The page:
BC Pick 6 probed!

Oct 29, 2002 5:54 AM

   Fraud or good handicapping with extraordinary luck?

   That is what is being investigated following the determination that one individual bet six individual pick six tickets to take down the entire winning end of a $2.5 million Breeders’ Cup pool on Saturday.

   But, he hasn’t collected yet!

 The winner’s pool has been frozen with the “settlement withheld until the pool wagering activity has been verified,” said Marc Laino, assistant executive director of the Illinois Racing Board.

   Being investigated is when a 29-year-old Maryland horse player with a telephone account to the Catskill Off-Track Betting Corporation actually made his call to the wagering service.

   Donald Groth, who runs the OTB operation, said the bettor asked that his identity not be revealed but that he is well-known to the OTB staff.

   When the information became known that the individual’s wagering resulted in six winning tickets, both Tim Smith, head of the National Thoroughbred Racing Association, and D.G. Van Clief, president of Breeders’ Cup, wrote to the New York Racing and Wagering Board, asking that they look into the matter.

   Under a lease arrangement, the NTRA and Breeders’ Cup take over the operation of the track designated each year to host the World’s Championship races. This year’s host was Arlington Park outside Chicago, Ill.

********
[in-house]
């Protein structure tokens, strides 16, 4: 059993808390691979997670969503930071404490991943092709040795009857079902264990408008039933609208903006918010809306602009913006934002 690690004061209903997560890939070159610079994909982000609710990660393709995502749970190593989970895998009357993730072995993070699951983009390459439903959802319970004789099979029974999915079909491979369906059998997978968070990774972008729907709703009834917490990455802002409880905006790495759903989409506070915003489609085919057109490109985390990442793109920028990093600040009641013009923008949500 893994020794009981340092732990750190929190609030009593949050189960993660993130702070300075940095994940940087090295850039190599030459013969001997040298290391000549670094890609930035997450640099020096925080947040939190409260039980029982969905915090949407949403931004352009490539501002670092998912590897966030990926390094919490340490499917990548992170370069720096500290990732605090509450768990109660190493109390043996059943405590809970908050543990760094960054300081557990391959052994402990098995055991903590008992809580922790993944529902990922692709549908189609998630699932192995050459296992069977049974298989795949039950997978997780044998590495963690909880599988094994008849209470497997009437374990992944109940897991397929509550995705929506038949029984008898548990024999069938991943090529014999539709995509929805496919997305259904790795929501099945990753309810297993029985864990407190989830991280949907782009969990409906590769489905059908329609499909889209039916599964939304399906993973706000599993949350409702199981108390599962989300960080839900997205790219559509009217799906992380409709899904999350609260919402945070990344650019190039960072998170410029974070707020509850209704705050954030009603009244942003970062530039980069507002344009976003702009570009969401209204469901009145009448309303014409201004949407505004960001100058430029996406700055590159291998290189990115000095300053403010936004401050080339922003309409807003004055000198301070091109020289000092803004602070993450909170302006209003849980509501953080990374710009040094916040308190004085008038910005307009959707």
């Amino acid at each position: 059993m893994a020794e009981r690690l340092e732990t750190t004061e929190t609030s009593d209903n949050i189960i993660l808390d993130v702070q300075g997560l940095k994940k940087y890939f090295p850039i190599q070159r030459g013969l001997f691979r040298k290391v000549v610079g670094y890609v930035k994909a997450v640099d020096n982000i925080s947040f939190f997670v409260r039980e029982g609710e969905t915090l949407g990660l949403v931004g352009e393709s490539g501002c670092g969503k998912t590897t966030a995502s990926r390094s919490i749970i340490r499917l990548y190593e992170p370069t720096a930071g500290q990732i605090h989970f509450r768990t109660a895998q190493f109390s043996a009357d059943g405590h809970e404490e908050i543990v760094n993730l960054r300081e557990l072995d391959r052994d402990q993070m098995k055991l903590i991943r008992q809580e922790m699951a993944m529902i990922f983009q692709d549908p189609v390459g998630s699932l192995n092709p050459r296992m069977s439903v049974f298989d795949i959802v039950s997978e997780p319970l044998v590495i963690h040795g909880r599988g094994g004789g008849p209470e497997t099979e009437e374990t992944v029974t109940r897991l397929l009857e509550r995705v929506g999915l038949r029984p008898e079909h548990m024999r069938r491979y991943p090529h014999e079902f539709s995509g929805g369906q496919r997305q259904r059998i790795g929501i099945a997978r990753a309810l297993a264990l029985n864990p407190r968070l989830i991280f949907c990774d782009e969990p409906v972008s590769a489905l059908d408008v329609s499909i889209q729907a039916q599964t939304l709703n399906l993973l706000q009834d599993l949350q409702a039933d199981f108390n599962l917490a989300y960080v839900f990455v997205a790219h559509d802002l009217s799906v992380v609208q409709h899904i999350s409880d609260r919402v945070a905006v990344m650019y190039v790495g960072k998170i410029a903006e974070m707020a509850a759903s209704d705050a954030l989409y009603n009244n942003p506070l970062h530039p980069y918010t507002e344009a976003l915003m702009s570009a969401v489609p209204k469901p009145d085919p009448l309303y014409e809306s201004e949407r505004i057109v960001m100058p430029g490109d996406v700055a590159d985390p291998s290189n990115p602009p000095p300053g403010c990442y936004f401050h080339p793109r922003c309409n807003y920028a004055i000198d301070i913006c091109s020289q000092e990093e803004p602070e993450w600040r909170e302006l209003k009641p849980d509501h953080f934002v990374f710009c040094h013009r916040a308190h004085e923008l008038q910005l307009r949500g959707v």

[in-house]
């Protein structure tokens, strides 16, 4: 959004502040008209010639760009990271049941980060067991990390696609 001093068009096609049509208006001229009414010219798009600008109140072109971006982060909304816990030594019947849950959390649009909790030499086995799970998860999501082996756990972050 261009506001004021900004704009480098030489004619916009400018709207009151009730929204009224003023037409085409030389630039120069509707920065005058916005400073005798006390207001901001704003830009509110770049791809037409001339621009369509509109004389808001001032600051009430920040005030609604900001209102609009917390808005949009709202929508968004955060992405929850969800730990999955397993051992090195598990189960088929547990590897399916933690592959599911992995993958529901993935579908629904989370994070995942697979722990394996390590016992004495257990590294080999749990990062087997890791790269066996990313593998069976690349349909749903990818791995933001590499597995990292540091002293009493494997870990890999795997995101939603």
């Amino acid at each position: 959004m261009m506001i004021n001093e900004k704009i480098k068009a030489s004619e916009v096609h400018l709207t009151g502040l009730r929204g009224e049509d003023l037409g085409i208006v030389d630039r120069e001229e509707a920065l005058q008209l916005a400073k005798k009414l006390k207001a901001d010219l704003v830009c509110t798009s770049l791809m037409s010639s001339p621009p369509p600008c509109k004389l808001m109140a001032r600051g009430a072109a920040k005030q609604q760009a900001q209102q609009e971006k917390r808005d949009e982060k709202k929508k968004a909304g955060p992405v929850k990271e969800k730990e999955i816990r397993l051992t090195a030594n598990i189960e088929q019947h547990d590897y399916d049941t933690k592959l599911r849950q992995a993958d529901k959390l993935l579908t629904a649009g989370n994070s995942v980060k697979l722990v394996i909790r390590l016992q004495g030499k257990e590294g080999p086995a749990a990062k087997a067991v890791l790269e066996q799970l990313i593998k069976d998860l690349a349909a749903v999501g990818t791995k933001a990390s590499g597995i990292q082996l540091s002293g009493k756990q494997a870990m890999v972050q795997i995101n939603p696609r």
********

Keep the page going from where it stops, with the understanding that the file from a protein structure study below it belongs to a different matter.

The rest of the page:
Wagers on the Breeders’ Cup races are placed at outlets throughout the world and electronically transferred into a common pool at the host track.

   Groth said he had looked into the wagering and found that “there is nothing to indicate that this was anything but a very good day for our customer.

   Still, horse players from around the world will question how one individual would “single” his selection in the first four races of Saturday’s B.C. pick six and then include all the runners in the last two races. And then, repeat the process to give himself six tickets.

   Actually, the bettor chose Domedriver ($54.00) in the first pick six event, followed by Orientate ($7.40), Starine ($28.40) and Vindication ($10.20). For the last two races, he took every runner and produced winners High Chaparral ($3.80), and Volponi ($89.00).

   Matt Hegarty of the Daily Racing Form reported Groth saying that he had personally checked the time stamps for the telephone calls in which the pick six wagers were placed. “They were all placed beforehand,” he said.

   The time angle is what investigators are focusing on. In fact, some have indicated they believe the tickets were validated at 3:25 p.m. Central Time, or after the fourth pick six race had been run. To be valid, the tickets would have to be timed prior to 1:37 p.m., which was off-time for the first pick six race.

   If fraud is uncovered, what happens to the B.C. pick six pool?

   “That’s a good question,” stated a long-time racing executive.

   Illinois officials would not go further than to say the matter was being investigated. Similar statements were being issued by both the NTRA and the Breeders’ Cup.